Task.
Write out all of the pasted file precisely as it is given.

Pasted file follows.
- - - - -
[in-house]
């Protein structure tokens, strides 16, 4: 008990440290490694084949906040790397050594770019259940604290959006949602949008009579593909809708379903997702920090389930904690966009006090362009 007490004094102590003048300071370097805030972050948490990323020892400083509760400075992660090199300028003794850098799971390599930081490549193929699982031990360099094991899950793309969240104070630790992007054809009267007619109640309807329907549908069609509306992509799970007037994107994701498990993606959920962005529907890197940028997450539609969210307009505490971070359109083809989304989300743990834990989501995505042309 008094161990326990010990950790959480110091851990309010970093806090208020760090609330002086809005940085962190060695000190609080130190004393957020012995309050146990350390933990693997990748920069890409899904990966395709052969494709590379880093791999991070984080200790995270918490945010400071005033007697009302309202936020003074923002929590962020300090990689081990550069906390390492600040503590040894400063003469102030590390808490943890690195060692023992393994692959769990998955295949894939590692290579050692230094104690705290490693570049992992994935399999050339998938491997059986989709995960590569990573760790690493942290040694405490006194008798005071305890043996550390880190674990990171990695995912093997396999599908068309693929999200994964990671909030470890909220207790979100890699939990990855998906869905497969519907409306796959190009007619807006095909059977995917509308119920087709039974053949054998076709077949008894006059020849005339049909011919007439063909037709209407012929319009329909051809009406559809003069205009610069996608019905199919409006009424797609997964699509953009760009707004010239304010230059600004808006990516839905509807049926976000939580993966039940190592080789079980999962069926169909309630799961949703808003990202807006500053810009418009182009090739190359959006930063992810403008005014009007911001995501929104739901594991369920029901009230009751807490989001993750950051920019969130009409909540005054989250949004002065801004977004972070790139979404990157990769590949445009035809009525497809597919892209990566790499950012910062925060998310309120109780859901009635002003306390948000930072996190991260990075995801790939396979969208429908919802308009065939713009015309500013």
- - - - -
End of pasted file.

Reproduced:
[in-house]
């Protein structure tokens, strides 16, 4: 008990440290490694084949906040790397050594770019259940604290959006949602949008009579593909809708379903997702920090389930904690966009006090362009 007490004094102590003048300071370097805030972050948490990323020892400083509760400075992660090199300028003794850098799971390599930081490549193929699982031990360099094991899950793309969240104070630790992007054809009267007619109640309807329907549908069609509306992509799970007037994107994701498990993606959920962005529907890197940028997450539609969210307009505490971070359109083809989304989300743990834990989501995505042309 008094161990326990010990950790959480110091851990309010970093806090208020760090609330002086809005940085962190060695000190609080130190004393957020012995309050146990350390933990693997990748920069890409899904990966395709052969494709590379880093791999991070984080200790995270918490945010400071005033007697009302309202936020003074923002929590962020300090990689081990550069906390390492600040503590040894400063003469102030590390808490943890690195060692023992393994692959769990998955295949894939590692290579050692230094104690705290490693570049992992994935399999050339998938491997059986989709995960590569990573760790690493942290040694405490006194008798005071305890043996550390880190674990990171990695995912093997396999599908068309693929999200994964990671909030470890909220207790979100890699939990990855998906869905497969519907409306796959190009007619807006095909059977995917509308119920087709039974053949054998076709077949008894006059020849005339049909011919007439063909037709209407012929319009329909051809009406559809003069205009610069996608019905199919409006009424797609997964699509953009760009707004010239304010230059600004808006990516839905509807049926976000939580993966039940190592080789079980999962069926169909309630799961949703808003990202807006500053810009418009182009090739190359959006930063992810403008005014009007911001995501929104739901594991369920029901009230009751807490989001993750950051920019969130009409909540005054989250949004002065801004977004972070790139979404990157990769590949445009035809009525497809597919892209990566790499950012910062925060998310309120109780859901009635002003306390948000930072996190991260990075995801790939396979969208429908919802308009065939713009015309500013």